Alliance, LGBT programming and Student Affairs collaboratively sponsored an event called “Conversation and Dessert” in the small Ballroom with Gautam Raghavan, Associate Director of Public Engagement and the Lesbian, Gay, Bisexual and Transgender (LGBT) Liaison to The White House.
Raghavan and Bonnie Higginson, vice president of Academic Affairs, conversed on Monday in front of a group of students, faculty, staff and Murray residents. Higginson asked Raghavan several questions regarding LGBT issues and the progress made on them.
Shamike Stiles, Alliance president, attended the event on Monday and said she was pleased with the types of questions Raghavan responded to.
“The conversation was very informative,” she said. “I believe he touched on many important subjects.”
She said she thought it was important for Murray State students to hear Raghavan, since he was openly gay and a deputy White House liaison for the Department of Defense.
“Not only was he able to come out in the work place but that didn’t stigmatize his opportunities in the White House,” Stiles said. “You don’t often hear about White House officials being openly gay. I hope that allowed our students to see that you can advances in a career and live an honest life without the fears of being held back because of being out.”
Stiles said she was very proud to see so many Allies of the Alliance and LGBT services there.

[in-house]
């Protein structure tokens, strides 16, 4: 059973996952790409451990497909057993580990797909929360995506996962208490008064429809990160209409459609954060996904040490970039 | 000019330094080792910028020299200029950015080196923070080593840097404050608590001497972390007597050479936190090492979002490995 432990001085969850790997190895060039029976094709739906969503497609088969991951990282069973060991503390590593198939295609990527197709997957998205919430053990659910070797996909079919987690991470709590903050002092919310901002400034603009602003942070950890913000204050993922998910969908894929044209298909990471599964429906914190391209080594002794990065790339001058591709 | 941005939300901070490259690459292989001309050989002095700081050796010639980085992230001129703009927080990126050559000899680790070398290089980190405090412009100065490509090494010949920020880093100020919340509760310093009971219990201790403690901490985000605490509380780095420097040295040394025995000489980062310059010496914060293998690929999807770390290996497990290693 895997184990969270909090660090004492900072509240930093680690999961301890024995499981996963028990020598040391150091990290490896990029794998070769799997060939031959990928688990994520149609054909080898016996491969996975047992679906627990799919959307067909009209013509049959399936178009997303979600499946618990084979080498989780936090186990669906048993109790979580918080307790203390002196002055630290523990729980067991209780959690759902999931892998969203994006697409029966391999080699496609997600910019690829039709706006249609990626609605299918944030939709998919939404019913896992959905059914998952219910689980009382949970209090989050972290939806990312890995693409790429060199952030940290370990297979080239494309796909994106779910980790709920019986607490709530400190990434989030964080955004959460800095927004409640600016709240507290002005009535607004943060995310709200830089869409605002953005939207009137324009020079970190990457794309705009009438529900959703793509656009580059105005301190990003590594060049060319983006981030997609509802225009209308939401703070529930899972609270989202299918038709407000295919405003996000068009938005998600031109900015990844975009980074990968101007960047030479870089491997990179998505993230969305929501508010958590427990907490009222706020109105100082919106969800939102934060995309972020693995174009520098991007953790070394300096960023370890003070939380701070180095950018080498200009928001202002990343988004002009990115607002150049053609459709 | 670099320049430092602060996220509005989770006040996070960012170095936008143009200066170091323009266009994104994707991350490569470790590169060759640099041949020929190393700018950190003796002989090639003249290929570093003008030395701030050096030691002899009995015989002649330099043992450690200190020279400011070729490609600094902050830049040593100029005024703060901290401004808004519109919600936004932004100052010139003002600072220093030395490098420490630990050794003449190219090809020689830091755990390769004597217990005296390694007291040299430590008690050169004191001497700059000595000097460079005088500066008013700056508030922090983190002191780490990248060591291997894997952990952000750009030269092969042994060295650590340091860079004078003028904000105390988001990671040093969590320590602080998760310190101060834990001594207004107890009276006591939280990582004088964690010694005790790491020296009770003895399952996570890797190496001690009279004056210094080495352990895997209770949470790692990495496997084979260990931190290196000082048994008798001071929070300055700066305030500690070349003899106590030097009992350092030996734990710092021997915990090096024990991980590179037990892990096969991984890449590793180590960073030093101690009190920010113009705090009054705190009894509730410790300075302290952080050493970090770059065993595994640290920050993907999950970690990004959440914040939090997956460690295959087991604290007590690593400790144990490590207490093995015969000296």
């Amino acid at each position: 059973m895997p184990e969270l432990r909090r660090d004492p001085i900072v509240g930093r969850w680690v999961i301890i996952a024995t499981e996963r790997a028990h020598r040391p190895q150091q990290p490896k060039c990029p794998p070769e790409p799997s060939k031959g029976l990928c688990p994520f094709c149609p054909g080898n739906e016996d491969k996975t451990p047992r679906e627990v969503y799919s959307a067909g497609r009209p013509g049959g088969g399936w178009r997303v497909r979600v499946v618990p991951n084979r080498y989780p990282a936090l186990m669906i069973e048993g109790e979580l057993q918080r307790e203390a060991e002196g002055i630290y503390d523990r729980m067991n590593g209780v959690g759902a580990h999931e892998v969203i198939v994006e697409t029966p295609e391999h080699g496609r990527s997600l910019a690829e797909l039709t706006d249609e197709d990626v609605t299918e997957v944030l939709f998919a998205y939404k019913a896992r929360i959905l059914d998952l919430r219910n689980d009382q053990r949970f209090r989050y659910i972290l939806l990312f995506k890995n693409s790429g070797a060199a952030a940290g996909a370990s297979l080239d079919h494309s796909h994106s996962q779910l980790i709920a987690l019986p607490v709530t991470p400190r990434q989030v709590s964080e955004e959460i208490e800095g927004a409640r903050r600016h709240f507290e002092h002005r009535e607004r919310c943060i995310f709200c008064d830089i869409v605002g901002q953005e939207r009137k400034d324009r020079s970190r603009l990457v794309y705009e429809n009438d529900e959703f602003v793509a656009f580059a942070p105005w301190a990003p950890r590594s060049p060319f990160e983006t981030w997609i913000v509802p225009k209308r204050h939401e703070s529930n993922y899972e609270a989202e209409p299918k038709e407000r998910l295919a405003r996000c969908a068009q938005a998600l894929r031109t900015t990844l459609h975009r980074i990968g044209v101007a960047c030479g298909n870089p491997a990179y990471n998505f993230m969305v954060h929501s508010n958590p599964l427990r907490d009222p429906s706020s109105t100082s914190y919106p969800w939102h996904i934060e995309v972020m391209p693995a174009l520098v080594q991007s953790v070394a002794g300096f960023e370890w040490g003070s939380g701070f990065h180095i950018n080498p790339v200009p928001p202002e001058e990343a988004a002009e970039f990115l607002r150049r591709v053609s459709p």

Raghavan responded to questions about the “Don’t Ask Don’t Tell” policy the president repealed in 2011, same sex marriage, bullying and the progress America has made on such issues.
DADT, the former U.S. policy on homosexuals serving in the military, was repealed by president Obama on September 20, of last year. Raghavan mentioned a recent study which reported how the appeal has affected the country.
“It’s been a year and nothing has happened, which is exactly what we predicted would happen. But on a whole it has been relatively smooth and a non-issue,” Raghavan said.
Raghavan was also asked if progress has been made on the issue of same sex marriage. Though he said progress has been made, it still needs some work.
When asked about the issue of general bullying and harassment, Raghavan said most of the progress has been made by courageous people who speak their minds.
“A lot of progress was made because of those who spoke up and protested, and by those who make people aware of discrimination by telling stories of their own personal experiences” Raghavan said.
After Higginson had finished her questions, the floor was opened to the audience to ask their own.
About 10 audience members raised their hands to ask questions regarding subjects such as LGBT laws, LGBT workers in the White House and the importance of having LGBT resource centers at universities.
Story by Alex Berg, Staff writer